Nebraska Sonography Tech Careers and Degrees

Receiving your Sonogram Technician Training in Nebraska

A sonogram technician’s work requires creativity, anatomical expertise pertaining to the human body, technical savvy, and the ability to deal with people. A sonogram technician may perform general work, and receive a Science Degree in Radiation Science Technology, or study specialized forms of sonography. These include vascular, cardiac, and gynecological sonography. As this profession lies within the medical field, future technicians must not only attend schools that provide hands-on training, but ensure that these institutions are accredited by the Commission on Accreditation of Allied Health Education Programs.

Thankfully, for aspiring technicians in Nebraska, it is the home of three top rated sonogram technician programs, all accredited: the Bryan College of Health Sciences, the Nebraska Methodist College, and the University of Nebraska Medical Center. In these programs you can expect to spend an extended amount of time on campus learning through hands-on experiences in a laboratory or clinic as well as book reading. For example, if you are at the University of Nebraska Medical Center, you will be participating in thirty hours of clinical training broken up by ten hours of didactic training each week throughout their twelve-month Diagnostic Medical Sonography program.

The University of Nebraska Medical Center and the Bryan College of Health Sciences, begin offering degrees in at the Bachelor level to students. The Nebraska Methodist College however offers Associates degrees in Cardiovascular Sonography as well as Multispecialty Sonography.

Sonography Technician Licensing in Nebraska

In order to work as a sonogram technician in Nebraska a license is not needed. Obtaining one however greatly increases your prospects of finding employment. Before becoming licensed, you must obtain a degree and pass a competency exam. After this, registering to become part of the American Registry of Radiologic Technologists, also known as ARRT, is your best bet for obtaining a nationally recognized license. This body is recognized in thirty states, ensuring that member will be in a position to meet the varying requirements for Technicians enforced by each state. Another nationally recognized licensing body is the American Registry for Diagnostic Medical Sonography, ARDMS. Both these bodies work by not only only ensuring there exists a national standard of excellence for sonogram technicians, but also protects those within its body from the stress of keeping up with each state’s constantly changing licensing credentials. The University of Nebraska Medical Center’s Diagnostic Medical Sonography program is associated with ARRT, thus upon successfully graduating you will be a licensed member.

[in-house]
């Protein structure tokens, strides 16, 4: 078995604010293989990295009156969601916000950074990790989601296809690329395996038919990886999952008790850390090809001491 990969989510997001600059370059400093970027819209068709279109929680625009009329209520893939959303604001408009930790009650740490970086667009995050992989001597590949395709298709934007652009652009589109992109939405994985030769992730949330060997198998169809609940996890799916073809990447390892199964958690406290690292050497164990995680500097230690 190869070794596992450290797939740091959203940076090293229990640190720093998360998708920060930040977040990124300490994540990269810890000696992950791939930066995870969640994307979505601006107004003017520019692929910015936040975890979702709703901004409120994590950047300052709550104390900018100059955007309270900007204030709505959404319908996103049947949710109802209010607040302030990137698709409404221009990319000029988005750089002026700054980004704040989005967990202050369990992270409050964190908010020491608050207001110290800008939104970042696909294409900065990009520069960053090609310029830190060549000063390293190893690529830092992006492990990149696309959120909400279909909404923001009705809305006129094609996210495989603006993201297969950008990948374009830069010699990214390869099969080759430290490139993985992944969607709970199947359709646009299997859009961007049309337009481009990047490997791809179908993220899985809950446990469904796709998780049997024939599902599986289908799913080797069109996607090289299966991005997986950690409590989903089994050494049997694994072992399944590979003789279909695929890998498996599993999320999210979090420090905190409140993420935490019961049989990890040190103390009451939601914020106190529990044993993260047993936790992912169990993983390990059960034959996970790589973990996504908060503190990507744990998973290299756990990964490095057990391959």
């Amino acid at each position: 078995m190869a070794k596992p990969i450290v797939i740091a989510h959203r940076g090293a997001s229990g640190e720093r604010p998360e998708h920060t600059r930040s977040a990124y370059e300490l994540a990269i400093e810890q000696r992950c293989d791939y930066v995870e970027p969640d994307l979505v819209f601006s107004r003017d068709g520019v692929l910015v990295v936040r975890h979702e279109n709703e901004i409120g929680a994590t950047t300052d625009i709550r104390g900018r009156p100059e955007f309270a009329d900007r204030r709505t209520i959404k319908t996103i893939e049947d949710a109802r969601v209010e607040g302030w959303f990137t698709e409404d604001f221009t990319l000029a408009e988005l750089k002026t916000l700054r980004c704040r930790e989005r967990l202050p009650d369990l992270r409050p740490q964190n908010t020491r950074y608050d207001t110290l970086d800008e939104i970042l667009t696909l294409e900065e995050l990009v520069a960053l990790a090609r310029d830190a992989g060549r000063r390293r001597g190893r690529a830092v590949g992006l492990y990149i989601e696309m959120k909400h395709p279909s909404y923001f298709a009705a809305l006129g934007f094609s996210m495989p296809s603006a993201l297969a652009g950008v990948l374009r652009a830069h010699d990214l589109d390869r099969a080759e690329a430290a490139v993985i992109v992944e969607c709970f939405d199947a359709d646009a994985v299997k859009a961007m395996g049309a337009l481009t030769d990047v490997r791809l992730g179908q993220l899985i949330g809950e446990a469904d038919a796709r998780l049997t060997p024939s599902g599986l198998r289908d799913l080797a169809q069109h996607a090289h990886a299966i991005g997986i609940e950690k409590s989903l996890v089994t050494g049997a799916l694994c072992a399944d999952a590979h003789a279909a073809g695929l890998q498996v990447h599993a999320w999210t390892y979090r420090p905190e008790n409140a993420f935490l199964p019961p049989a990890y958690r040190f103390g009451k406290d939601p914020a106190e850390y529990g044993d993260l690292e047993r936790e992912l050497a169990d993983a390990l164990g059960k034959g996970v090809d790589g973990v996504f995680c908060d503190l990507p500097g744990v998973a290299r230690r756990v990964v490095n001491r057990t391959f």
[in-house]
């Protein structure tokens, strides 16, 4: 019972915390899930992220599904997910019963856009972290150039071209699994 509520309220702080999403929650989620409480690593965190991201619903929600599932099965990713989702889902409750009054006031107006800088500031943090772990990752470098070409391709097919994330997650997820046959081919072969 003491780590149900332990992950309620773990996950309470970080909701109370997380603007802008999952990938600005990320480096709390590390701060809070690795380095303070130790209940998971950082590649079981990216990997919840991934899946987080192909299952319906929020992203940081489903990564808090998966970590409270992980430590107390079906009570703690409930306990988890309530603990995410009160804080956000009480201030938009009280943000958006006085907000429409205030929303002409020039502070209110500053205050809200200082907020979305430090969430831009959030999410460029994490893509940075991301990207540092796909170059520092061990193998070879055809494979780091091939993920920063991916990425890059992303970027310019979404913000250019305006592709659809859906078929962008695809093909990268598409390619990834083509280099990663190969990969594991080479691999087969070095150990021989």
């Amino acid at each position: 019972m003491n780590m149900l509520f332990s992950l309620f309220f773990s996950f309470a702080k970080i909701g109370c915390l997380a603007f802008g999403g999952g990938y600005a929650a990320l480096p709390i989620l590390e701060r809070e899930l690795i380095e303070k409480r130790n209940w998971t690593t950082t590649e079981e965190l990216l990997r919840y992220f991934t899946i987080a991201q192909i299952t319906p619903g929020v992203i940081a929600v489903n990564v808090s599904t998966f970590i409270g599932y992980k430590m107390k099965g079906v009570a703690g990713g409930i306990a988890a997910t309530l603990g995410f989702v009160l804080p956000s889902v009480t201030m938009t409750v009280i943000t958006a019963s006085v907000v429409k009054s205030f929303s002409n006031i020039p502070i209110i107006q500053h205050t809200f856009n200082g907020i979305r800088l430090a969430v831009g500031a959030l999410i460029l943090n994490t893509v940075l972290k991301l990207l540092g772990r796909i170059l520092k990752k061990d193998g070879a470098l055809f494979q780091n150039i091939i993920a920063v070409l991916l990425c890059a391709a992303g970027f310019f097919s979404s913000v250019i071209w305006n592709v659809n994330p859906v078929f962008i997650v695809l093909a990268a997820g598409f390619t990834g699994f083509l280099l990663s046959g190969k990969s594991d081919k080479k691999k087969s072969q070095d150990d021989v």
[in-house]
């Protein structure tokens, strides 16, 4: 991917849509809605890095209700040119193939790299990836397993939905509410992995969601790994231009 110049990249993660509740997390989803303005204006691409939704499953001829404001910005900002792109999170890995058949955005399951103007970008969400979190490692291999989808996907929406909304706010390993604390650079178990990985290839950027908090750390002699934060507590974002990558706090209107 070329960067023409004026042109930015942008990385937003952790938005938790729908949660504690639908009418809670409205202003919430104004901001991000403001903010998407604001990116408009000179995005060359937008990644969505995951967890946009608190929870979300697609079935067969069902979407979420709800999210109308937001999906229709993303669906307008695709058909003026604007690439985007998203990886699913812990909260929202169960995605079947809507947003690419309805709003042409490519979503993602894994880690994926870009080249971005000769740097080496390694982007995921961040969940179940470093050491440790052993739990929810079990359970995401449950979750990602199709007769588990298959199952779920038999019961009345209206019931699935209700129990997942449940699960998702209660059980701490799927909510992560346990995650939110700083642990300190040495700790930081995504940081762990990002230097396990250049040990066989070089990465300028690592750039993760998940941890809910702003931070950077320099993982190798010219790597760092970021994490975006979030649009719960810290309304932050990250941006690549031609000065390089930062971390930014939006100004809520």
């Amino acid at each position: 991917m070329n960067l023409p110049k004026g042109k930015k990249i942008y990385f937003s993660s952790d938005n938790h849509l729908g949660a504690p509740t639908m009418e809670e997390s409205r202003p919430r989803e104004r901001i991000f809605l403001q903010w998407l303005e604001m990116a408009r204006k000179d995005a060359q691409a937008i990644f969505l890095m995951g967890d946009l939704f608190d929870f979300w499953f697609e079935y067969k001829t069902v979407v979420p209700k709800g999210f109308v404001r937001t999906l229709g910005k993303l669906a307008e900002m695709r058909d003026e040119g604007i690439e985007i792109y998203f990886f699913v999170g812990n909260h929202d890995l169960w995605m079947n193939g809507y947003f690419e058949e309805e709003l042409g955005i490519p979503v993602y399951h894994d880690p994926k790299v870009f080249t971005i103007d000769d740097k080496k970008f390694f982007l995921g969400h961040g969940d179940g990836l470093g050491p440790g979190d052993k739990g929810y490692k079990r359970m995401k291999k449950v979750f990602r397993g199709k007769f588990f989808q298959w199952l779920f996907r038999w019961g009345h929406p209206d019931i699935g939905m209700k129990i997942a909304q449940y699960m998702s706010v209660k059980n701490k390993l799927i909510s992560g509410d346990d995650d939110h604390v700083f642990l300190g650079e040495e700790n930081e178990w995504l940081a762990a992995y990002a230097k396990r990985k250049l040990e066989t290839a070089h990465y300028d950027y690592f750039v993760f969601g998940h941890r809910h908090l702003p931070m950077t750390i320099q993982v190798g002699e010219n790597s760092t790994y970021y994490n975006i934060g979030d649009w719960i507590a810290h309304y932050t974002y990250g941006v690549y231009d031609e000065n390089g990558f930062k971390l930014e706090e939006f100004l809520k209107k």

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Career Outlook for Sonogram Technicians in Nebraska

Luckily for graduates studying this technology, the job opportunities for sonogram technicians are increasing rather than decreasing. According to the Bureau of Labor Statistics, the field is expected to grow fifteen percent per year, with ten new positions opening up every year. This information was calculated based on the three hundred and seventy sonographers currently based in Nebraska, and the expected growth of the medical field in Nebraska due to the Affordable Care Act. Nationally, the job market for sonogram technicians is expected to increase by at least forty percent over the next ten years. Nebraska’s lower rate may be attributed to the fact most of the state is rural territory.

Work within this field may be found within hospitals, medical centers, physician offices, clinics, public health institutions, outpatient centers, and research facilities, reflecting the versatility of the field.
General and gynecological sonography favors women, as they may work on either gender with minimal problems while male sonogram technicians would need supervision while working with women in delicate positions. This not only inconveniences the technician, but the facility where they work, thus lowering the employment rate of male general sonogram technicians. There are male technicians; they simply choose to specialize in order to avoid the hassle of constantly asking for a chaperone.

According to the BLS